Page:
She makes her way back to camp alone, the hole where her heart should be burning with a kind, painful warmth.

Apr 21, 2010

Yes, the good words are gone.

Why are the good words gone?!

The Galaxy in the Back Room of Grandfather's Basement

500 words

It was a very small galaxy. The room, the only locked room in the house, wasn't particularly large.

I discovered it when I was nine, just after I met Ashley. She was standing in the woods behind Grandfather's house, green dress blending into the blackberry bush and honeysuckle like some kind of wood nymph. She wasn't a wood nymph. Just a lonely child, raised by grandparents in a grandparent neighborhood, developing a keen awareness of when anyone our age came visiting.

A sudden rain fell as we talked. I invited her in. She called home on the big black rotary phone and we looked for entertainment, finding a fancy box of dominos and, underneath it, a small brass key.

The key fit the lock on the door. The room was, apart from the galaxy, empty.  Brown carpeting and beige paint, pull chain too high to reach connected to an empty light socket. The double spiral of tiny stars radiated cool light. We lay underneath it and talked as the gravity from the galactic core pulled our hair vertical.

We agreed to keep it as our secret. We both had, too often, encountered something magical only to see it turned mundane and foolish when shared with too many people, with god-murdering skeptics. But we came back, whenever I visited without my cousins. The last time, when we were fourteen, we shared first serious kisses underneath those million tiny stars, feeling that gentle upward tug on every small hair along with the other new sensations, distracting ourselves from loneliness and grief. I was there for Grandfather's funeral, and her grandmother had gone five weeks earlier. We didn't go any further; neither of us had a clear concept of what that even involved. It was enough.

Grandmother refused to sell the house, made sure the estate lawyers knew it, even as she began to decline, even as she entered a retirement home. It remained empty, unvisited, for years.

I did come back, years later, when she passed. It was on my way back from school, sort of. I was given a list of heirlooms to take, if uncles and cousins and housecleaners and time itself had not claimed them. Ashley wasn't around, the house she had lived in now home to a young couple with a toddler and a baby on the way. I did some research. This was before Google; I scanned notices in local newspapers, finally finding a short and vague obituary. I quietly cried in that library basement until I could see to drive; until closing time.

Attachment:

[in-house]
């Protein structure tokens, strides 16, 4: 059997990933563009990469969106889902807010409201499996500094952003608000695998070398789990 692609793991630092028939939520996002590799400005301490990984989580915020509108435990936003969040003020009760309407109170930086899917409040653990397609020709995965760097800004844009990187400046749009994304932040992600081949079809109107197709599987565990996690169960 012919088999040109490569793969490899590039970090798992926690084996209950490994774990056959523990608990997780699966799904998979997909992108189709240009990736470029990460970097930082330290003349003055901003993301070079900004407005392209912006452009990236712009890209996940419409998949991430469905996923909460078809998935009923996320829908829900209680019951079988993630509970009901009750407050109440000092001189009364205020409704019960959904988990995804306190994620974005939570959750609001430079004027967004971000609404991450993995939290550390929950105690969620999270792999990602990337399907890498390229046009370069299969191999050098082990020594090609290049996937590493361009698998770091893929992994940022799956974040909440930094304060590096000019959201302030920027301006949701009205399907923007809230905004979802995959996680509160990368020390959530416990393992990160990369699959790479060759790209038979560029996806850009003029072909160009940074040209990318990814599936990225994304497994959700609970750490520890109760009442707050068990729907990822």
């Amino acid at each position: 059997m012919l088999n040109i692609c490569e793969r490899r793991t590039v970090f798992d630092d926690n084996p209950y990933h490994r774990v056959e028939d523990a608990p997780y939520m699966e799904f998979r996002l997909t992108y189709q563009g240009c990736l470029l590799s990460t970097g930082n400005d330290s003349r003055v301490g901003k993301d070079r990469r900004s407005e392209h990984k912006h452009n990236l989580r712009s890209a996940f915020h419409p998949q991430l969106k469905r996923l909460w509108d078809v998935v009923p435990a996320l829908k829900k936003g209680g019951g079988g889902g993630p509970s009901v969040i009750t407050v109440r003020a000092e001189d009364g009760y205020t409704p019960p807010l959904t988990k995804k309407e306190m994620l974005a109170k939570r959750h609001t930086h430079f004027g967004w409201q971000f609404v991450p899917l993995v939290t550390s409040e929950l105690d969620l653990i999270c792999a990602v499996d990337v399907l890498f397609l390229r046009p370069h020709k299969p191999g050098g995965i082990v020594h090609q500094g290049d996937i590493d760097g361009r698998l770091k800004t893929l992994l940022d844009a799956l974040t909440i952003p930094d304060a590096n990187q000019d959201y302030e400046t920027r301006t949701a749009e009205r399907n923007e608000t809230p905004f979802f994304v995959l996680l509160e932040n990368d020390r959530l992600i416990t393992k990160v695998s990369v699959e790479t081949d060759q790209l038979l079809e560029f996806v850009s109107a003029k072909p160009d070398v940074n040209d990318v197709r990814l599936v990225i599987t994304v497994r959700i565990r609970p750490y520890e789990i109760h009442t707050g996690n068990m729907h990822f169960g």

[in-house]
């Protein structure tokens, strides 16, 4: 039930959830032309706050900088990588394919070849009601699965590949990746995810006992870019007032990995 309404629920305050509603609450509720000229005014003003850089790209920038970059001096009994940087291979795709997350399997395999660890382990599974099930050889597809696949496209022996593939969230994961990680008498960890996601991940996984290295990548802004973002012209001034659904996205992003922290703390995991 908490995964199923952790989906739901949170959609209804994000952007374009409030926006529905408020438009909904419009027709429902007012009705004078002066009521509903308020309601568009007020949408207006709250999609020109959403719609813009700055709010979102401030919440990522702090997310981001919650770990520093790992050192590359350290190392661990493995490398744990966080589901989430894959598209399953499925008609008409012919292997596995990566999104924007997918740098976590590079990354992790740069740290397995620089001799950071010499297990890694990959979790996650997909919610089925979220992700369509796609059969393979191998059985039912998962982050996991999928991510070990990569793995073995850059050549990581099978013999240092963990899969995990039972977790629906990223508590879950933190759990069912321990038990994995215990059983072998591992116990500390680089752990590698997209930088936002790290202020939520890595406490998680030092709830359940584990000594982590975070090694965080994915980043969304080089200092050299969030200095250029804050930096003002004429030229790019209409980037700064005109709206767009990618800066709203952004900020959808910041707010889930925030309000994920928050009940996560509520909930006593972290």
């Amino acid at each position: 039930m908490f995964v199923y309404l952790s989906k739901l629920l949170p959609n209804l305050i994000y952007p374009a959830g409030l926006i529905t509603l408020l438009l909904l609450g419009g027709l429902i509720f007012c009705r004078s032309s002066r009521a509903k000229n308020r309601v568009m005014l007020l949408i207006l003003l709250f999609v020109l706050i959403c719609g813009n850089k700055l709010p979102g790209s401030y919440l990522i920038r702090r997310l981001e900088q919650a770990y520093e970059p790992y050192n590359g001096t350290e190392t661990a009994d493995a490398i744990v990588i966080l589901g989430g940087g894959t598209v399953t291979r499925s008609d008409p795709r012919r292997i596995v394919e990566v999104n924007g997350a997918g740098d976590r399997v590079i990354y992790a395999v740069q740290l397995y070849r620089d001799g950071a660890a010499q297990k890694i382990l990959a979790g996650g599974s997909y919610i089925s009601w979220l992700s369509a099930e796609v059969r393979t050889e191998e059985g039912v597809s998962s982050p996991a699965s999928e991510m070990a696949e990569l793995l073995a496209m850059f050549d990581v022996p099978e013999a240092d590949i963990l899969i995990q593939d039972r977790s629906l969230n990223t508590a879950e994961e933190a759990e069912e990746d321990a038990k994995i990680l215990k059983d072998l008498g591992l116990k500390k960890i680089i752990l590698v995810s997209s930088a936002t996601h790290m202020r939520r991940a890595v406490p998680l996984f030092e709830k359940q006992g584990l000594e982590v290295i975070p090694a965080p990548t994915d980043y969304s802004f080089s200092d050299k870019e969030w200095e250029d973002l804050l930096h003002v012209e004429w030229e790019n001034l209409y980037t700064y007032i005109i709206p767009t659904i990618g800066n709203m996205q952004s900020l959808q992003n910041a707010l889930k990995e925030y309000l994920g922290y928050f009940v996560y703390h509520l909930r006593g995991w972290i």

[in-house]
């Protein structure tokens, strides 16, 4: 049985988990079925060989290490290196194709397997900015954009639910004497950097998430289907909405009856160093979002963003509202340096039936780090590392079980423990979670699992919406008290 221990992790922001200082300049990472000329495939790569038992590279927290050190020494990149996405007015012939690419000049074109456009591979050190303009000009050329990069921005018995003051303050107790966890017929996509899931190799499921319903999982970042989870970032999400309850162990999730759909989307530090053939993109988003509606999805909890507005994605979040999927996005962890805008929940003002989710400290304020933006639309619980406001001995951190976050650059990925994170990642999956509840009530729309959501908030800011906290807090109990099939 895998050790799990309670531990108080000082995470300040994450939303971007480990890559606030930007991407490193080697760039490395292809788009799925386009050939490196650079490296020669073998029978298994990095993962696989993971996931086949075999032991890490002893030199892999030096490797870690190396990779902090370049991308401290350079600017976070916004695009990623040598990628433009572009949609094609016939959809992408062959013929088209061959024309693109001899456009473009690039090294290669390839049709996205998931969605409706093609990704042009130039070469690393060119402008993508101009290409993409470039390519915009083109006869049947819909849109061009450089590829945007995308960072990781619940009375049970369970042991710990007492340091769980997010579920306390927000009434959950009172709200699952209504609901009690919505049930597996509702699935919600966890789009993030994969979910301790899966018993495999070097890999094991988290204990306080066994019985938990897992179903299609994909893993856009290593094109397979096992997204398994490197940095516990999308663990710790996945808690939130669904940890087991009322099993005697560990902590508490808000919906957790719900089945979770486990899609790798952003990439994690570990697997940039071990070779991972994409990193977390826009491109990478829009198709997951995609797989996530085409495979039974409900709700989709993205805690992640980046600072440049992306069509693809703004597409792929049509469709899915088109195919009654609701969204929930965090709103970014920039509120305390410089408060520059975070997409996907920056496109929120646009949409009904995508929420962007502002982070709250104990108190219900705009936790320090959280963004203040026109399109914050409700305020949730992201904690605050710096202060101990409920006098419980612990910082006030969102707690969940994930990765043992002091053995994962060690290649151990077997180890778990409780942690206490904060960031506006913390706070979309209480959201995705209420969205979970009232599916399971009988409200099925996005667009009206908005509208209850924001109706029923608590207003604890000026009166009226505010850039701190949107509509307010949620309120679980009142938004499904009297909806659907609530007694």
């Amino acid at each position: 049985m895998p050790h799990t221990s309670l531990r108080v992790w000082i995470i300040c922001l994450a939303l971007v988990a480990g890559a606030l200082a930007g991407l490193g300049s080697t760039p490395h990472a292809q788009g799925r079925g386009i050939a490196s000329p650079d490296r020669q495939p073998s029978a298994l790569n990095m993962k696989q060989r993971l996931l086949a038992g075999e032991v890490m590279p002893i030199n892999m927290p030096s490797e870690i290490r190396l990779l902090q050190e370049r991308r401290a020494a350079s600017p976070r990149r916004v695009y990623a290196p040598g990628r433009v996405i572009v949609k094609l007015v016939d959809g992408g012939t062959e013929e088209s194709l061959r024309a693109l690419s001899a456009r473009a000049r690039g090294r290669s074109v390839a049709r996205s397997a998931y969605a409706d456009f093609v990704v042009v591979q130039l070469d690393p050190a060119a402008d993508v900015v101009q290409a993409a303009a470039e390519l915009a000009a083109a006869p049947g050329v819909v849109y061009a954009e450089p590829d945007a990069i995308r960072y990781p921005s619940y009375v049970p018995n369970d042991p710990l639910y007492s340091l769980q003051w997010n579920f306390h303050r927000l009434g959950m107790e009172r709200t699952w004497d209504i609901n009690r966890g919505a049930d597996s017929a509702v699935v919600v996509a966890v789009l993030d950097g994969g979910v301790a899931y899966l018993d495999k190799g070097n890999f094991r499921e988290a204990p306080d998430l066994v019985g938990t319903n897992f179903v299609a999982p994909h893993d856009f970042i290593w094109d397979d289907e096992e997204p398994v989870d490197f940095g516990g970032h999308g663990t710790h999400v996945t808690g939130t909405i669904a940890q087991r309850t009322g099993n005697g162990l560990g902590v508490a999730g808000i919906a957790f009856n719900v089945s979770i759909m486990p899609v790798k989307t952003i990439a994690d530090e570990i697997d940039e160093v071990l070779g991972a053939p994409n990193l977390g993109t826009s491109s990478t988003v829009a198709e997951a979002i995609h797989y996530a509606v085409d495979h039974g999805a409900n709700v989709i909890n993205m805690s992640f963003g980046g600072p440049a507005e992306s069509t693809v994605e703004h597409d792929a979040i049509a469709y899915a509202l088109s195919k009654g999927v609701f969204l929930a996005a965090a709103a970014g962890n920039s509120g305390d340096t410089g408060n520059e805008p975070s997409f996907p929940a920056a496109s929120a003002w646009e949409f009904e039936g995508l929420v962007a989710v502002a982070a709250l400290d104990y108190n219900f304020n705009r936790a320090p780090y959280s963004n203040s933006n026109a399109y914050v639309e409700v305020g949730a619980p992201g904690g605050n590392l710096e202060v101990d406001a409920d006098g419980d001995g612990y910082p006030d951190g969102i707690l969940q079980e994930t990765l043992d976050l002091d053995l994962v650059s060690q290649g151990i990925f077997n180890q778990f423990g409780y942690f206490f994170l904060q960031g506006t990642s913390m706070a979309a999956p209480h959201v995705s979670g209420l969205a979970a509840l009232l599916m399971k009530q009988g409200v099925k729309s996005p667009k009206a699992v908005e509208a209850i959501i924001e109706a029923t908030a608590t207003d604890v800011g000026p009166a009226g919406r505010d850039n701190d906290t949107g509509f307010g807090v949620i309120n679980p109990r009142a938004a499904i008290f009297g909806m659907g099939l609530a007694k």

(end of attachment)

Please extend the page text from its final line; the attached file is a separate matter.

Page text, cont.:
The galaxy had seen better days. It was less spiral than ovoid, stars slowly being devoured by the central black hole. The light was harsh, flickering, hurtful to watch for long. I raised a glass of hard cider to toast poor Ashley, then closed and locked the door behind me.

I left the brass key in its place, taking the domino set for myself when I left the house for the last time.

Apr 12, 2006

Hell rule: Your small thing is impossible but everyone believes in it absolutely

a puncher’s chance
675 words


Tyrannosaurus fucked around with this message at 21:28 on Jan 8, 2021

Feb 13, 2006

Grimey Drawer

Hellrule: Your characters are extinct.

Miocene Delta
517 Words

The tide rose, and the ocean filled with the sound distant singing. There were songs of scallop and mussel beds, songs of hope and hunger. Others sang ballads of danger in the deep waters—cautionary tales of triangle-toothed sharks and bloodthirsty cousins.

She swam alone, leaving the sheltered pool of a lagoon as soon as the water could lift her over the sand bar. Squat and paddle like, her limbs were on a journey from legs to fins that would take a thousand generations to complete. Silt swirled up as her vestigial claws dug into the mud separating her from the disorienting, brackish waters of a river delta.

Arriving late at the winter feeding grounds, her pod found them picked clean of the succulent clams and cockles they were seeking. They slowly drifted apart on the warm, tropical currents, finding little more to eat than bitter whelks. One by one, their voices went silent in the depths.

Nearby though, she heard a song of simple contentment and loneliness—not more than a quiet hum.

He swam with an awkward cadence in the murky shallows, also alone. His moustache was a little too long and bushy. Just enough to be ridiculous, to her eye. He swept it through the sediment and grass kelp, flushing out a swarm of impossibly small crustaceans; he caught them behind his bristly whiskers before slurping them down, whole. When he turned to study her, she saw his missing fin, sheared cleanly from his left hip—a neat, almost surgical scar—surely the work of a shark. Her cousins, cruel and clever, left gaping, ragged wounds. They left few survivors.

Hearing her soft, involuntary song of hunger, he began to sweep the estuary bed around her, herding shrimp and crawfish into bite-sized schools. It took her several tries to catch the meal of little shellfish: to suck the tips of her whiskers in behind them, to expel the muddy water from her mouth, and to catch the tiny invertebrates against filter of her moustache. They wriggled and struggled on her palate, and lacked the satisfying crunch of a clam; but the grass shrimp had an exquisitely sweet flavor. Though he could feed faster and on smaller crustaceans, he patrolled the delta with her, gathering one small mouthful at a time until she was satiated.